(National Sentinel)Â False Flag:Â There is so much that doesnâ€™t make sense regarding Cesar Sayoc, the so-called â€œMAGA bomberâ€ who was arrested last week for allegedly sending a dozen or so fake bombs to prominent Democrats andÂ CNN.
For one thing, the entire situation â€“ a â€˜huge POTUS Trump supporterâ€™ sending suspicious packages to members of the opposition party â€“ is too convenient, politically speaking. When the story broke, Republicans were surging in the polls thanks to the way Democrats trashed a good man, Supreme Court Justice Brett Kavanaugh, and the formation of a massive caravan of migrants heading for the U.S. border.
Throw into that mix the fact that Democrats have eitherÂ called for violenceÂ against Republicans or have been virtually silent as Trump supporters have been accosted in public and attacked for the past two years, making it the â€œnew normalâ€ for the GOP.
Despite all of that, something happened after Sayoc was arrested that throws even more doubt onto the legitimacy of the charges against him, as well as entire narrative surrounding this incident.
AsÂ Information LiberationÂ reports, shortly after Sayoc was taken into custody,Â NBC NewsÂ reported that the suspect told police he â€œdidnâ€™t do it.â€
â€œUnder pre-Miranda (public safety exemption) questioning Cesar Sayoc told federal investigators he didnâ€™t do it and would not say how many packages he sent,â€ NBC Newsâ€™s Tom Winter said, citing reporting byÂ WNBCÂ investigative reporter Jonathan Dienst. â€œPost-Miranda he requested a lawyer and refused to talk.â€
NBC News: Under pre-Miranda (public safety exemption) questioning Cesar Sayoc told federal investigators he didn't do it and would not say how many packages he sent.
Post-Miranda he requested a lawyer and refused to talk.
-Reported by @jonathan4ny
— Tom Winter (@Tom_Winter) October 26, 2018
Winterâ€™s report, posted Friday afternoon, differed fromÂ CNNâ€™s,Â which reported FridayÂ that Sayoc â€œtold investigators that the pipe bombs wouldnâ€™t have hurt anyone and that he didnâ€™t want to hurt anyone.â€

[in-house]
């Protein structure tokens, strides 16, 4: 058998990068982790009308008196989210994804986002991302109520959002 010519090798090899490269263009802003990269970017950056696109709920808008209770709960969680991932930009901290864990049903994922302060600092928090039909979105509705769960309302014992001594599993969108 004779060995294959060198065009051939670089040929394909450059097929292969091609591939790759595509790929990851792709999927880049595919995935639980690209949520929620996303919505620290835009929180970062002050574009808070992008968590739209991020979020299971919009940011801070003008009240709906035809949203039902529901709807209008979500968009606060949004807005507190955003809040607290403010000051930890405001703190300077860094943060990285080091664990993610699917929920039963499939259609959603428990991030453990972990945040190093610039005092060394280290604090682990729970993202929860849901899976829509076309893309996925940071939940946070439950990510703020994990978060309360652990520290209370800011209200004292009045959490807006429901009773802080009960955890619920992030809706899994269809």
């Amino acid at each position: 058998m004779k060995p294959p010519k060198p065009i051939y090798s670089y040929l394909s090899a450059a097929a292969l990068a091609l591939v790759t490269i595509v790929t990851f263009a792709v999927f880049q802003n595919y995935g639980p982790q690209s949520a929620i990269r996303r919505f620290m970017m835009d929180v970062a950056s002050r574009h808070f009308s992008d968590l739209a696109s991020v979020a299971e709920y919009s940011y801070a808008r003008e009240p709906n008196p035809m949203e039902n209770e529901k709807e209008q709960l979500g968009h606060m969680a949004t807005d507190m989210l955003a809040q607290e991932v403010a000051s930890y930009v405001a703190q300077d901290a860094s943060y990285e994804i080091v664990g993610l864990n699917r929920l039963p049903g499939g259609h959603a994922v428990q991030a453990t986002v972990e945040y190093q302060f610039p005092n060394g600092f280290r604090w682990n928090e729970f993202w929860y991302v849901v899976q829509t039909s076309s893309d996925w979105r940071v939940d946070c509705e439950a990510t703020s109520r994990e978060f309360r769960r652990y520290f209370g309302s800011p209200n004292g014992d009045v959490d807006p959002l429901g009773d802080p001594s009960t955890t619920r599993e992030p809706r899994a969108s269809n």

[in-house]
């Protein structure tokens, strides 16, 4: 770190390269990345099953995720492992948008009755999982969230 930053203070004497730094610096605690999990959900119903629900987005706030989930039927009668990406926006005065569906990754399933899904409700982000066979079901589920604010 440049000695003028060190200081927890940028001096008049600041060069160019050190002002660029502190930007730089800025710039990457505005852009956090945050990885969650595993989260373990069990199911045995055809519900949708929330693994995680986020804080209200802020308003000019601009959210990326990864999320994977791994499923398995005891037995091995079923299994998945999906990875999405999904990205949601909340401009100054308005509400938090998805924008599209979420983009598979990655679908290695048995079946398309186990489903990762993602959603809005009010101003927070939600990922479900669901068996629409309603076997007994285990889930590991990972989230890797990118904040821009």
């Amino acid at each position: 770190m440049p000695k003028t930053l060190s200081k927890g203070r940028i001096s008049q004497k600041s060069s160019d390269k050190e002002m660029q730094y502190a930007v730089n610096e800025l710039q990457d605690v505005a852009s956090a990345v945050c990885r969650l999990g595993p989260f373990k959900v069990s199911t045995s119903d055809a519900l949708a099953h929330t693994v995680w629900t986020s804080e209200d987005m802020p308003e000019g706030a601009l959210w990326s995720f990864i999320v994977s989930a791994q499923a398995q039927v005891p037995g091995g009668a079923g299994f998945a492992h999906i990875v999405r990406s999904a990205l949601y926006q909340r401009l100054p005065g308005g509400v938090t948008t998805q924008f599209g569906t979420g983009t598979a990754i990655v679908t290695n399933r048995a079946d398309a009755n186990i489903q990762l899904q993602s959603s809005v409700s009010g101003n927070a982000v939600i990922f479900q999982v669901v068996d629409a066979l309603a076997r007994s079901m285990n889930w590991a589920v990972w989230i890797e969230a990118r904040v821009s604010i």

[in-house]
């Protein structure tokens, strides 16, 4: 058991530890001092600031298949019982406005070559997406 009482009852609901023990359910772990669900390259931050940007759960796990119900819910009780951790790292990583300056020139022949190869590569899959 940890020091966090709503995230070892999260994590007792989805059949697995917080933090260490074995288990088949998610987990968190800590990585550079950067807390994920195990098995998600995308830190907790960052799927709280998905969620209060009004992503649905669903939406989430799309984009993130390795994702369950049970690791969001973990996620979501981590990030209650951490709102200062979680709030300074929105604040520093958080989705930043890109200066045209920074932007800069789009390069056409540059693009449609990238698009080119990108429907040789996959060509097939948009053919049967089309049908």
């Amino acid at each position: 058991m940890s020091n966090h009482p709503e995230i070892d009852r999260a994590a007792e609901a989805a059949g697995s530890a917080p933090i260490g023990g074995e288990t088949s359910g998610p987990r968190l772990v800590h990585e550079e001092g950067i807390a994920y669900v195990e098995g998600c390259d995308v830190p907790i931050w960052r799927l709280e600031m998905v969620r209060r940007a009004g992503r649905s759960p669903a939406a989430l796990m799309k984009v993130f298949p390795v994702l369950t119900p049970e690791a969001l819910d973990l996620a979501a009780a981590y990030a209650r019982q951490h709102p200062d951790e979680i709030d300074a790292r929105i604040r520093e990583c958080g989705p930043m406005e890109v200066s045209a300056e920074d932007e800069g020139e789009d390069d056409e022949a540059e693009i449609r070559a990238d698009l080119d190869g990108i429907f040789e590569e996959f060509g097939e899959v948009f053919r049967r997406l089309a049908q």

Itâ€™s important to note that not a single one of the dozen or so devices â€“ which FBI Director Christopher Wray inappropriately called â€œIEDsâ€ (improvised explosive devices) â€“ actually exploded. Thatâ€™s because they werenâ€™t really designed to blow up.
In fact,Â as Mike Adams, the Health Ranger, reported:
Not only did these hoax pipe bombs contain mock timers crudely taped to PVC pipe;Â the timers had no alarm function, meaning they couldnâ€™t even â€œtheoreticallyâ€ be used to detonate anything.
They were hoax props, in other words, not functioning explosive devices.
But the FBI is claiming no, they are (somehow) real â€œIEDs.â€
AsÂ Information LiberationÂ noted further, the device sent toÂ CNNÂ had an oversized digital car clock attached to it, but of course, such clocks have no alarm function â€“ which is necessary to set it off.
There are more oddities besides just the timing and the bogus nature of the â€˜explosives.â€™Â Conservative TreehouseÂ reported that the amount of prison time Sayoc could receiveÂ if heâ€™s convicted (48 years), as announced by Attorney General Jeff Sessions, is also odd:
This is particularly curious given the very carefully worded statement from FBI Director Christopher Wray about the nature of the device(s): â€œenergetic material that can become combustible when subjected to heat or friction.â€Â While Director Wray went to great lengths to state the devices were â€œnot a hoaxâ€, if the device was an actual explosive device the charges for each of the incidents would equal a life-term.
Further, the terminology used by Wray regarding â€œenergetic materialâ€ could mean just about anything from coffee creamer to any other powdered combustible.
Conservative TreehouseÂ also pointed out something that Andrew McCarthy, a former federal prosecutor who specialized in terrorism/national security, made note of: If mailed devices were â€œfunctionally explosiveâ€ they would be considered â€œweapons of mass destructionâ€ and would fall under federal statutes that were not cited (such as US 18 Code 2332a). Because the government did not charge Sayoc under these statutes, then that indicates the devices were not real explosives.
So the charges appear more political than practical.
There are other things that donâ€™t add up as well. It will be interesting to see where this leads, but none of this suggests that POTUS Trump is going to lose a mass of supporters ahead of the 2018 midterms. This is all just too convenient.
A version of this story first appeared at NewsTarget.
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